AI model found to accurately spot lung cancer better than other methods
An artificial intelligence tool has been developed by a team of researchers to identify lung cancer more accurately than currently available methods.
The team of scientists, including those from the UK’s Royal Marsden NHS foundation trust, used an AI analysis of around 800 CT scans to look out for signs of cancer that are not easily found by the human eye.
Data from about 500 patients with large lung nodules was used to develop the AI algorithm, said the new study, that was published recently in the journal eBioMedicine and first reported by The Guardian.
The AI algorithm performed more effectively than current AI tools, said scientists, who said the advance can lead to better diagnosis of the malignant condition.
After feeding it the analysis of CT scans, the AI system was tested to determine if it can accurately spot and flag cancerous nodules.
Scientists used a unit of measure called area under the curve (AUC) to predict how efficient the model was at finding signs of cancer.
A unit of 1 AUC indicated the model was perfect, while 0.5 was as good as randomly guessing.
The AI model was found to predict the risk of cancer from analysing scans with an AUC of 0.87, scientists noted, adding that the new tool “could potentially save lives through early intervention in the future”.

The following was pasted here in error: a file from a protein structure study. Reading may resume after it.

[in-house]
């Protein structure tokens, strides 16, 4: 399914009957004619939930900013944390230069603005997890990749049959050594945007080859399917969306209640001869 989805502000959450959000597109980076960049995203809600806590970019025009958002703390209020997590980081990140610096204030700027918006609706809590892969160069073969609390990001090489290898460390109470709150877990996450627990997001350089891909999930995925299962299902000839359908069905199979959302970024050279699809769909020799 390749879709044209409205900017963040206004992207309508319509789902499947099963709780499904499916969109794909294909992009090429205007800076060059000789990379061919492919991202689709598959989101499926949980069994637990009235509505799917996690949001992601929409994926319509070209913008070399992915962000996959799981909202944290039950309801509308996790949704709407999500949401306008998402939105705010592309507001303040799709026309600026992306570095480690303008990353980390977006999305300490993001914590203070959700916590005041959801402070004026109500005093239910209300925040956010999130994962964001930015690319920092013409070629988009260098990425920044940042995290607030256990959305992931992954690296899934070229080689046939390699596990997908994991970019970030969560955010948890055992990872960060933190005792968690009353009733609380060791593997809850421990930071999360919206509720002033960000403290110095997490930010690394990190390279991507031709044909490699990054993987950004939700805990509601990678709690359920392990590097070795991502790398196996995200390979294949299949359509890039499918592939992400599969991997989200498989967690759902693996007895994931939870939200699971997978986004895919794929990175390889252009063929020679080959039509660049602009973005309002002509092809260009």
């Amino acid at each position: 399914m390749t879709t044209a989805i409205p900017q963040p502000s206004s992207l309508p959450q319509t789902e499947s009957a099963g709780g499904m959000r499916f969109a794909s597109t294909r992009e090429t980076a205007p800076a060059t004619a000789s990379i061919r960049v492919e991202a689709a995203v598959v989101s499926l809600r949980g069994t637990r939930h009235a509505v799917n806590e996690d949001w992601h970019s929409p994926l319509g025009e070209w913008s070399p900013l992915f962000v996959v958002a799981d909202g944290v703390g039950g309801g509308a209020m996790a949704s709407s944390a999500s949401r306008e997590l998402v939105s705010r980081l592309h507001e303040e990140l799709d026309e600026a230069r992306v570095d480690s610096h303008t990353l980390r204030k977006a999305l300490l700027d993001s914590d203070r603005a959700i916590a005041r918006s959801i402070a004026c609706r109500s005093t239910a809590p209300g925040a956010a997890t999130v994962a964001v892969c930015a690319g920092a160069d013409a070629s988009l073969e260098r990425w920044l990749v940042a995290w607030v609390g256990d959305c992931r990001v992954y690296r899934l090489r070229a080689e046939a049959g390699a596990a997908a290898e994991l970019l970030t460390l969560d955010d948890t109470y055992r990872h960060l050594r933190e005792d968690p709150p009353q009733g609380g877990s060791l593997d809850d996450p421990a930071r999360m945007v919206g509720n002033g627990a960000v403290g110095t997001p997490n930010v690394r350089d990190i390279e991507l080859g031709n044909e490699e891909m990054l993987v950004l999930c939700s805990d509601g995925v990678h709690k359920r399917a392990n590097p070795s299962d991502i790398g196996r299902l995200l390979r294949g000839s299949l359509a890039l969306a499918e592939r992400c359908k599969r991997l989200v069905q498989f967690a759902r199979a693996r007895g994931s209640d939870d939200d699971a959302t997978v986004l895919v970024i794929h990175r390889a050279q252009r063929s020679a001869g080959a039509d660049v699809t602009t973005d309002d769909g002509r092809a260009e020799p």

“The model accurately segments and classifies large lung nodules, and may improve upon existing clinical models,” researchers wrote in the study.
Cancer is one of the leading causes of mortality across the world with nearly one in six deaths due to the condition, according to the World Health Organisation.
The most common cancers as of 2020 were breast and lung cancers – over 2.2 million cases of each type were reported that year.
While diagnosing lung cancers, nodules in the lung are seen as potential signs of the disease, with large ones of over 15mm having the highest risk of malignancy.
Clinicians have previously found that discovering incidental lung nodules on CT scans is common with most being benign, but some may represent early-stage cancers, providing an opportunity for early lung cancer diagnosis.
Researchers have found that in some cases flagging a high-risk nodule as benign may lead to delayed cancer diagnosis, while on the other hand, over analysing low-risk nodules in patients could expose patients to undue medical complications.
Scientists are hopeful that, with further evaluation, the new AI tool can be applied to clinician decision making with respect to large lung nodules in the future.